Here’s what the U.S. buys and sells from Mexico


Prolonged closure could harm automakers, millions of U.S. jobs

The stuttering U.S. economy could suffer a savage blow, business leaders and economists say, if President Trump acts on his threat to shut the Mexican border to block a rising tide of migrants.

Households would face immediate repercussions, they say, in the form of higher prices for groceries and other key consumer staples. And businesses could suddenly confront shortages of key parts and materials, especially in the auto industry.

“Obviously it would not be very good for the U.S. economy that’s already downshifting,” said Sal Guatieri, director of economist research at BMO Capital Markets.

“The auto industry would face serious disruption. About one-third of imported auto parts come from Mexico,” he said. “A lot of fruits and vegetables are also imported from Mexico. Prices would likely skyrocket.”

The economies of the U.S. and Mexico have become inextricably intertwined in the quarter of a century since the North American Free Trade Agreement deal was signed in 1994.

The two countries exchanged a whopping $612 billion in goods last year, making Mexico the third largest trading partner after Canada and China. More than $1.5 billion in products cross the border between the two countries every day.

Although Mexico is popularly known as the main U.S. source for avocados and tequila, the huge amount of products it sends to its northern neighbor each year touch almost every major segment of America’s economy.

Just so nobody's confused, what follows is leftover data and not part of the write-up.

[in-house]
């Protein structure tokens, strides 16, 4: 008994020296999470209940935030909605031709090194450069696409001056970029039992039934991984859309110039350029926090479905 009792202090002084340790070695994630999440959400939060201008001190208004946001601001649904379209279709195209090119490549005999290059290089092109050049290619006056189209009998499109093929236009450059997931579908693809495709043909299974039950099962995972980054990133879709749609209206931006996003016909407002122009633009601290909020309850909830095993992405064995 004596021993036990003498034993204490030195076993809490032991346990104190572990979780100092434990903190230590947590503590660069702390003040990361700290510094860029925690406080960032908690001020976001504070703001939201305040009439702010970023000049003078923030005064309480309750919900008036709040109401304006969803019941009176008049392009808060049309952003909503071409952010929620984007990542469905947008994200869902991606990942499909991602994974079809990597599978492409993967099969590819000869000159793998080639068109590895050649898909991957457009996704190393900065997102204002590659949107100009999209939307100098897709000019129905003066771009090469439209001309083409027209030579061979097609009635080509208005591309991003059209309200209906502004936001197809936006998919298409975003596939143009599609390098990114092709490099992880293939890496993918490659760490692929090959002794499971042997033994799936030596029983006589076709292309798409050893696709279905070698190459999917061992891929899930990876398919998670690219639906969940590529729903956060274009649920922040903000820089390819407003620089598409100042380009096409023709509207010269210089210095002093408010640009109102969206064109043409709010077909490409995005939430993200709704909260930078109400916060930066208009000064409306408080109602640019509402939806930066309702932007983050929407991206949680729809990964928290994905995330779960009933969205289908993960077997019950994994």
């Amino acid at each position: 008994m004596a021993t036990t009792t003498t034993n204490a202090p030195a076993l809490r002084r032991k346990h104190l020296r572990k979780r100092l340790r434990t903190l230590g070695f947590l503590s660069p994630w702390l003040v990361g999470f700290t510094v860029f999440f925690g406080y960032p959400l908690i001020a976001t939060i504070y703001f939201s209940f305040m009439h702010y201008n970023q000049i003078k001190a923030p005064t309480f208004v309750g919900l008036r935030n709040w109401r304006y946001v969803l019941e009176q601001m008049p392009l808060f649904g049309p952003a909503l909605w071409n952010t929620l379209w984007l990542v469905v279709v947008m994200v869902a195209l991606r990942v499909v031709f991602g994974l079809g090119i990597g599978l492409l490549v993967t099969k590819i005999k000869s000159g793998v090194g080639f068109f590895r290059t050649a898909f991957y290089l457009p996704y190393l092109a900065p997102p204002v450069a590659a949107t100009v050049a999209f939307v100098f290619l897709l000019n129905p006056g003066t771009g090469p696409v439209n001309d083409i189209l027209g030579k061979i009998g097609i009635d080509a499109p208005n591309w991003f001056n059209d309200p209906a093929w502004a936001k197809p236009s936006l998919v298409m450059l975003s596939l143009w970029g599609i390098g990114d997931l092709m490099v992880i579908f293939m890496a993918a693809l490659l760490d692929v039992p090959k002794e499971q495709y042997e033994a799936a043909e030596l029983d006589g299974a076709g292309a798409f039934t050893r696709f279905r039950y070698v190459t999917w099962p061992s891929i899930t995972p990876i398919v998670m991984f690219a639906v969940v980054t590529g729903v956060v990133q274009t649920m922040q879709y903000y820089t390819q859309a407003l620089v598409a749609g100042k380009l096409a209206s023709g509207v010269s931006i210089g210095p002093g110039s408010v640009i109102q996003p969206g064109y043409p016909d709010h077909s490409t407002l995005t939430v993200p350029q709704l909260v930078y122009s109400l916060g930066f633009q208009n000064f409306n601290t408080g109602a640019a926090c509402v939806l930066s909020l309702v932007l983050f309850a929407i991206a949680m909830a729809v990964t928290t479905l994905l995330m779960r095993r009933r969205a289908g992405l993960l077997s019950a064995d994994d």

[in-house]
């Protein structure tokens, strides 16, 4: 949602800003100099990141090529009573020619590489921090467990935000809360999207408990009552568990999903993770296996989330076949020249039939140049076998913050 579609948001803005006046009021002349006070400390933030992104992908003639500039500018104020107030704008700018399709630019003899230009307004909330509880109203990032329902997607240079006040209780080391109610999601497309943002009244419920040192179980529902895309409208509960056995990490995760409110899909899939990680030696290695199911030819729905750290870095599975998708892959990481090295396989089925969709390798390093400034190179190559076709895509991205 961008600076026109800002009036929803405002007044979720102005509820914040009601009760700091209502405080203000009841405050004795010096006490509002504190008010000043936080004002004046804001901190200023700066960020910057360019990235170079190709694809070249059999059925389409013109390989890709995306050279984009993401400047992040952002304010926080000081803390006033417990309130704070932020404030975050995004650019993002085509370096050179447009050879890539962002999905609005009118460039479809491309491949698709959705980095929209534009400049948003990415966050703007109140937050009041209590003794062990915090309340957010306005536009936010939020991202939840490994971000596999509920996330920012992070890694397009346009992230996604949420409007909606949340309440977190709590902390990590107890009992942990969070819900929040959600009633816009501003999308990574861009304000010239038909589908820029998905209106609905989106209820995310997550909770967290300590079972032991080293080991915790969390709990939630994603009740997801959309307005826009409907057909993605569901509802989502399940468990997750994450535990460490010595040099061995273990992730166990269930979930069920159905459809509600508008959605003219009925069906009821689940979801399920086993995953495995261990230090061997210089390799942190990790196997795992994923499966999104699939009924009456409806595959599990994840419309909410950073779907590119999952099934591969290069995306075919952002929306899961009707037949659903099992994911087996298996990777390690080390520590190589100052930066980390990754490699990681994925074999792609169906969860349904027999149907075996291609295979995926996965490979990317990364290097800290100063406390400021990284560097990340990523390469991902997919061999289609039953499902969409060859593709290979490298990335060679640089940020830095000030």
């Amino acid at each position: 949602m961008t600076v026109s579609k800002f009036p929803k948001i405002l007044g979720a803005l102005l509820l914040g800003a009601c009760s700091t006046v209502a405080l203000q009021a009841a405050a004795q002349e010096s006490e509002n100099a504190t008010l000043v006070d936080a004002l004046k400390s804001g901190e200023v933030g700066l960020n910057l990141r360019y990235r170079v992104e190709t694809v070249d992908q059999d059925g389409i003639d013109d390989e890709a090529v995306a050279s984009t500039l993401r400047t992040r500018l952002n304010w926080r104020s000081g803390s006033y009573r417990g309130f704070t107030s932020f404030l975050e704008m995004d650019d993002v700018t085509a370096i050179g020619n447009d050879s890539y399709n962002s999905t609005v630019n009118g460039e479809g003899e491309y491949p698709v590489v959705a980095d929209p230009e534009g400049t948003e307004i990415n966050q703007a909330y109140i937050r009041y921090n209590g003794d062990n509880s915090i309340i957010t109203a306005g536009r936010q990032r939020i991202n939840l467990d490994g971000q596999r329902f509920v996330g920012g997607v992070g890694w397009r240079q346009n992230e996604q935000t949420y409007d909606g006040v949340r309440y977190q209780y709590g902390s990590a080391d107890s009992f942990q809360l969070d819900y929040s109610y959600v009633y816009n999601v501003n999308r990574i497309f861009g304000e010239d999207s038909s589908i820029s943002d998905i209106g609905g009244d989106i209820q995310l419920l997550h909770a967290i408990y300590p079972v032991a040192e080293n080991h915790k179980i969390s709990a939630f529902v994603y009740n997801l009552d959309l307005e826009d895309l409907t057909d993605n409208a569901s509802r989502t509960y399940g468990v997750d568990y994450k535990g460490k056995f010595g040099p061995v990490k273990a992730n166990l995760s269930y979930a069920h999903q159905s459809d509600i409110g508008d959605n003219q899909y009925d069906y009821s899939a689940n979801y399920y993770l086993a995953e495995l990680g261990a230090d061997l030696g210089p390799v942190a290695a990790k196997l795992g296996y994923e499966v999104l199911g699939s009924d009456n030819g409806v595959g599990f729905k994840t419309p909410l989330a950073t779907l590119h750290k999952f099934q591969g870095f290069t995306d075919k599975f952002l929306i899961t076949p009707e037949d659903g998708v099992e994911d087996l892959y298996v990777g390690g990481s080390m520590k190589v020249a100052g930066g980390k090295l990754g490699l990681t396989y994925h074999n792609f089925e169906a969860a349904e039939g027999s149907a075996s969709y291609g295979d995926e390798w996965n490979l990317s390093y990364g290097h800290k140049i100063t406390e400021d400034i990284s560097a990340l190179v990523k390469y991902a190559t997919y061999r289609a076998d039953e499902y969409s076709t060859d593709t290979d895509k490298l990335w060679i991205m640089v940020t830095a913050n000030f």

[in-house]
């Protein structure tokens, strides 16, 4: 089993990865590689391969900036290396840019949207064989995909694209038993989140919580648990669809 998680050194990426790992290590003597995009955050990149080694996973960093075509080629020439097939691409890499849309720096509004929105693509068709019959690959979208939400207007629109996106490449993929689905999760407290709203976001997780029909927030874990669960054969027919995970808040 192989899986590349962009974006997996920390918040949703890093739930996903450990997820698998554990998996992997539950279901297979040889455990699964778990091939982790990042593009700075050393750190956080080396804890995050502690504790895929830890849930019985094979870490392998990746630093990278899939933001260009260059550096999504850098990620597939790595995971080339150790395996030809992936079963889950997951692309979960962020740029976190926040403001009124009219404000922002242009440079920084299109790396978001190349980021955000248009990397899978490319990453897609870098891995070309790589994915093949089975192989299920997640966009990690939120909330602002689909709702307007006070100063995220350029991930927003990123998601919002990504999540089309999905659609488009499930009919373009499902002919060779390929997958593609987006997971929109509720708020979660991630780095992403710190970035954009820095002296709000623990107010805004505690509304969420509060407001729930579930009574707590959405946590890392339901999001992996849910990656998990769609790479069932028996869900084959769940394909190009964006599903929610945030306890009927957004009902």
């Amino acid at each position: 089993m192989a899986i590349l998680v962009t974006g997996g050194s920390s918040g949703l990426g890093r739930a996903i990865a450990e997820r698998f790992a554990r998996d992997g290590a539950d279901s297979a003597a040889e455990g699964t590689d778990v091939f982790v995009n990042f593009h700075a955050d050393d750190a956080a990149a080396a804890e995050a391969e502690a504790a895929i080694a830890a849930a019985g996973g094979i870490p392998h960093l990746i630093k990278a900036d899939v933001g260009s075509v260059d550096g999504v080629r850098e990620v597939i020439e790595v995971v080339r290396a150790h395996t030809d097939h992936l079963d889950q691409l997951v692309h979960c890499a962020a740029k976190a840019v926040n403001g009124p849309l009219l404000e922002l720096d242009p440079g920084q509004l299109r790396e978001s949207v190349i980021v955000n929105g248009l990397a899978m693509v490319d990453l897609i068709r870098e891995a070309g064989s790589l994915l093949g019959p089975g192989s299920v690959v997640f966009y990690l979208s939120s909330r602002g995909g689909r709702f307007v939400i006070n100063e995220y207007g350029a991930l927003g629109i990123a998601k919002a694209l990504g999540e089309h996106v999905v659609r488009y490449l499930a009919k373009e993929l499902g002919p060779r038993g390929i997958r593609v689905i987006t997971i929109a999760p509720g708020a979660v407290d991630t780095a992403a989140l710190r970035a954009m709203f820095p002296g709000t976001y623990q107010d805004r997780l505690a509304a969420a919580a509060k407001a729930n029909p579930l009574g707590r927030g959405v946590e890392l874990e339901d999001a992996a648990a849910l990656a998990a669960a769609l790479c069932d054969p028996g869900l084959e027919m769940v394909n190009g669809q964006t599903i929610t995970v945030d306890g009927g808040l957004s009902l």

The U.S. imports enormous quantities of autos and parts, computer equipment, oil and gas, appliances and plastic and rubber products — not to mention fruits and vegetables such as tomatoes, berries and melons.

Mexican imports in 2018 hit a record $347 billion, most of which entered by truck or train at key junctures along the nearly 2,000-mile long border. Every day thousands of trucks and rail cars cross from one country to the other.

Trump acknowledged that a border freeze could hurt. ““Sure, it’s going to have a negative impact on the economy,” he told reporters at the White House. “But security is what is most important.”

The White House threat weighed on Wall Street. The Dow Jones Industrial Average DJIA, -0.30% fell and the S&P 500 SPX, +0.00% was flat.

Top White House economic adviser Larry Kudlow told CNBC on Tuesday afternoon the administration was looking at keeping busy road and rail junctures open to limit the economic damage if the U.S. takes action.

Mexico is also the second-largest market for American exports. The U.S. shipped a record $265 billion worth of goods to its southern neighbor last year, feeding its large and growing appetite for computers, semiconductors, oil, chemicals, paper, meat and corn.

These exports account for nearly 1 million jobs, the National Association of Manufacturers estimates.

Even a short-term separation that would result from a border closure could cause major harm. U.S. auto plants, for example, would quickly lose the ability to keep making new cars and trucks if they stopped receiving Mexican-made parts.

“Sealing off the southern border could lead to economic consequences even more devastating than a trade war with the Chinese,” the U.S. Chamber of Commerce said. Other business groups also chimed in to urge the Trump White House to back down.

The Democratic-led U.S. House, meanwhile, has yet to vote on deal negotiated by the Trump administration with Mexico and Canada to replace NAFTA. Most trade experts doubt it will do much to lower the U.S. trade deficit with Mexico.

Source: market watch

The Mazatlan Post